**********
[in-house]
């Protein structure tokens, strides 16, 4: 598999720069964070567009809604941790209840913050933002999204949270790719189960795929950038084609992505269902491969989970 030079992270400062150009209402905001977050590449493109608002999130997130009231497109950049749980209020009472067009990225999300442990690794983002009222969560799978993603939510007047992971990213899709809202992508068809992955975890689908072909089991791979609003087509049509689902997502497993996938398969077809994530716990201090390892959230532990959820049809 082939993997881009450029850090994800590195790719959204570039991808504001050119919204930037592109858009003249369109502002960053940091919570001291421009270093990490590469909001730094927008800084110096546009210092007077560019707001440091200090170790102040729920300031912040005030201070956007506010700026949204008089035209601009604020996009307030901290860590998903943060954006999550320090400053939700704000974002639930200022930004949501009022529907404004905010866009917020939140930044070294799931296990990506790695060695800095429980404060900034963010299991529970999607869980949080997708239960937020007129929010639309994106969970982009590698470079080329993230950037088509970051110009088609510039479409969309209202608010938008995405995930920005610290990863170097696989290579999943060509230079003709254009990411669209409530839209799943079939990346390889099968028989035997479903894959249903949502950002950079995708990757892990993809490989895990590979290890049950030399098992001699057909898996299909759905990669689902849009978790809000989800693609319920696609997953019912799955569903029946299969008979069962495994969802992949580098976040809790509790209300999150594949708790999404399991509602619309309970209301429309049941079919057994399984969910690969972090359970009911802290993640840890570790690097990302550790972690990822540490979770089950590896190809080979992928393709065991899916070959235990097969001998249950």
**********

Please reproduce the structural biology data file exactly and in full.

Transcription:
[in-house]
């Protein structure tokens, strides 16, 4: 598999720069964070567009809604941790209840913050933002999204949270790719189960795929950038084609992505269902491969989970 030079992270400062150009209402905001977050590449493109608002999130997130009231497109950049749980209020009472067009990225999300442990690794983002009222969560799978993603939510007047992971990213899709809202992508068809992955975890689908072909089991791979609003087509049509689902997502497993996938398969077809994530716990201090390892959230532990959820049809 082939993997881009450029850090994800590195790719959204570039991808504001050119919204930037592109858009003249369109502002960053940091919570001291421009270093990490590469909001730094927008800084110096546009210092007077560019707001440091200090170790102040729920300031912040005030201070956007506010700026949204008089035209601009604020996009307030901290860590998903943060954006999550320090400053939700704000974002639930200022930004949501009022529907404004905010866009917020939140930044070294799931296990990506790695060695800095429980404060900034963010299991529970999607869980949080997708239960937020007129929010639309994106969970982009590698470079080329993230950037088509970051110009088609510039479409969309209202608010938008995405995930920005610290990863170097696989290579999943060509230079003709254009990411669209409530839209799943079939990346390889099968028989035997479903894959249903949502950002950079995708990757892990993809490989895990590979290890049950030399098992001699057909898996299909759905990669689902849009978790809000989800693609319920696609997953019912799955569903029946299969008979069962495994969802992949580098976040809790509790209300999150594949708790999404399991509602619309309970209301429309049941079919057994399984969910690969972090359970009911802290993640840890570790690097990302550790972690990822540490979770089950590896190809080979992928393709065991899916070959235990097969001998249950």